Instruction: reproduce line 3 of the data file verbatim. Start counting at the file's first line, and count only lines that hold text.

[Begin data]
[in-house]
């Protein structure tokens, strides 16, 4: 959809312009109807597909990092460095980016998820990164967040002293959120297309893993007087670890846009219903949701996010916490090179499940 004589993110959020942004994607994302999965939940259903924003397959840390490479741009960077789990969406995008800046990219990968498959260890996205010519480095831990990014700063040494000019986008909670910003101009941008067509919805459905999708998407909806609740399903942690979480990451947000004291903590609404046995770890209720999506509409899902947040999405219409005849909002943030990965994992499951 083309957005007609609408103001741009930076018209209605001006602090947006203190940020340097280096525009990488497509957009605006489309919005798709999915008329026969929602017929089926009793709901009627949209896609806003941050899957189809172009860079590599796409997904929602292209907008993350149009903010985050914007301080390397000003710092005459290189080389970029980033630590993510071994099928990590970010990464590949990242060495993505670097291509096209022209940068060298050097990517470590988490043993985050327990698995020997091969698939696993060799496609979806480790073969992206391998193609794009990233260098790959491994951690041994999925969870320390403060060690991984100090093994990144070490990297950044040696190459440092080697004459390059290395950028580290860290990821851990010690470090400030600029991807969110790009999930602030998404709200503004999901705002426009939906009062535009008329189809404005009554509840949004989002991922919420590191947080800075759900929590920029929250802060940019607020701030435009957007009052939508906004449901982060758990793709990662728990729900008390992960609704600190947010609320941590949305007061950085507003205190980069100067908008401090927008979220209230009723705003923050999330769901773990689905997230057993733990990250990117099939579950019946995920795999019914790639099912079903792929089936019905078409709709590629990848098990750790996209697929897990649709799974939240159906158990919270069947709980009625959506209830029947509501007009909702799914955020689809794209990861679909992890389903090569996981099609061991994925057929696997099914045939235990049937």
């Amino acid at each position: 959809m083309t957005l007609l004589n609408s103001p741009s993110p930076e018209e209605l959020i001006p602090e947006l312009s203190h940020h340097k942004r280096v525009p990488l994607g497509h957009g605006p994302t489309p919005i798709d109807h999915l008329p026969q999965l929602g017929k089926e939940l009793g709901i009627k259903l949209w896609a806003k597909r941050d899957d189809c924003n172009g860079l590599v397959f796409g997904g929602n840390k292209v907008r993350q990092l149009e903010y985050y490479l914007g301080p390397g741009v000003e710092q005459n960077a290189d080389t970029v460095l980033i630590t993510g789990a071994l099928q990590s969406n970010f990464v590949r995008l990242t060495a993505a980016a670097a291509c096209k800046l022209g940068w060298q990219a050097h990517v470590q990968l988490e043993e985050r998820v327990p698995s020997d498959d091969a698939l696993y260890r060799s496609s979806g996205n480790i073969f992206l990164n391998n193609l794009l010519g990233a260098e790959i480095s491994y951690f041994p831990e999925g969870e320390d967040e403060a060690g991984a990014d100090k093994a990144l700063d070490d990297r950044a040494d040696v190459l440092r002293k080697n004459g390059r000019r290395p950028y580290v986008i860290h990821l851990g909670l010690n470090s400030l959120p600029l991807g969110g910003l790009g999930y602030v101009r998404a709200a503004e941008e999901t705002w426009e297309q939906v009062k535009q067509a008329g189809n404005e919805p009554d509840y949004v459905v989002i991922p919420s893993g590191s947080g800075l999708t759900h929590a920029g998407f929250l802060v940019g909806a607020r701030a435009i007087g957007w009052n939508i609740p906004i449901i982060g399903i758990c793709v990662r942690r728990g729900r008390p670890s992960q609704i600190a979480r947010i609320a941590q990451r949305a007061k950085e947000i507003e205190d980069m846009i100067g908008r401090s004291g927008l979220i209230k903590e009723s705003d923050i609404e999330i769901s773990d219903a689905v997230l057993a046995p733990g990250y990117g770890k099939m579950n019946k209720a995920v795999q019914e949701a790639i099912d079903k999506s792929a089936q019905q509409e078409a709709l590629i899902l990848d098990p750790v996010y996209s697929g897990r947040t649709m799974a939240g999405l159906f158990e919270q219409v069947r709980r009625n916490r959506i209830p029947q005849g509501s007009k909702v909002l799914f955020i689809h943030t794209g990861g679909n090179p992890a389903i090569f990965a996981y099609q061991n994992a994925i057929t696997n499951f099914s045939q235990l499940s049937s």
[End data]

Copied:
């Amino acid at each position: 959809m083309t957005l007609l004589n609408s103001p741009s993110p930076e018209e209605l959020i001006p602090e947006l312009s203190h940020h340097k942004r280096v525009p990488l994607g497509h957009g605006p994302t489309p919005i798709d109807h999915l008329p026969q999965l929602g017929k089926e939940l009793g709901i009627k259903l949209w896609a806003k597909r941050d899957d189809c924003n172009g860079l590599v397959f796409g997904g929602n840390k292209v907008r993350q990092l149009e903010y985050y490479l914007g301080p390397g741009v000003e710092q005459n960077a290189d080389t970029v460095l980033i630590t993510g789990a071994l099928q990590s969406n970010f990464v590949r995008l990242t060495a993505a980016a670097a291509c096209k800046l022209g940068w060298q990219a050097h990517v470590q990968l988490e043993e985050r998820v327990p698995s020997d498959d091969a698939l696993y260890r060799s496609s979806g996205n480790i073969f992206l990164n391998n193609l794009l010519g990233a260098e790959i480095s491994y951690f041994p831990e999925g969870e320390d967040e403060a060690g991984a990014d100090k093994a990144l700063d070490d990297r950044a040494d040696v190459l440092r002293k080697n004459g390059r000019r290395p950028y580290v986008i860290h990821l851990g909670l010690n470090s400030l959120p600029l991807g969110g910003l790009g999930y602030v101009r998404a709200a503004e941008e999901t705002w426009e297309q939906v009062k535009q067509a008329g189809n404005e919805p009554d509840y949004v459905v989002i991922p919420s893993g590191s947080g800075l999708t759900h929590a920029g998407f929250l802060v940019g909806a607020r701030a435009i007087g957007w009052n939508i609740p906004i449901i982060g399903i758990c793709v990662r942690r728990g729900r008390p670890s992960q609704i600190a979480r947010i609320a941590q990451r949305a007061k950085e947000i507003e205190d980069m846009i100067g908008r401090s004291g927008l979220i209230k903590e009723s705003d923050i609404e999330i769901s773990d219903a689905v997230l057993a046995p733990g990250y990117g770890k099939m579950n019946k209720a995920v795999q019914e949701a790639i099912d079903k999506s792929a089936q019905q509409e078409a709709l590629i899902l990848d098990p750790v996010y996209s697929g897990r947040t649709m799974a939240g999405l159906f158990e919270q219409v069947r709980r009625n916490r959506i209830p029947q005849g509501s007009k909702v909002l799914f955020i689809h943030t794209g990861g679909n090179p992890a389903i090569f990965a996981y099609q061991n994992a994925i057929t696997n499951f099914s045939q235990l499940s049937s």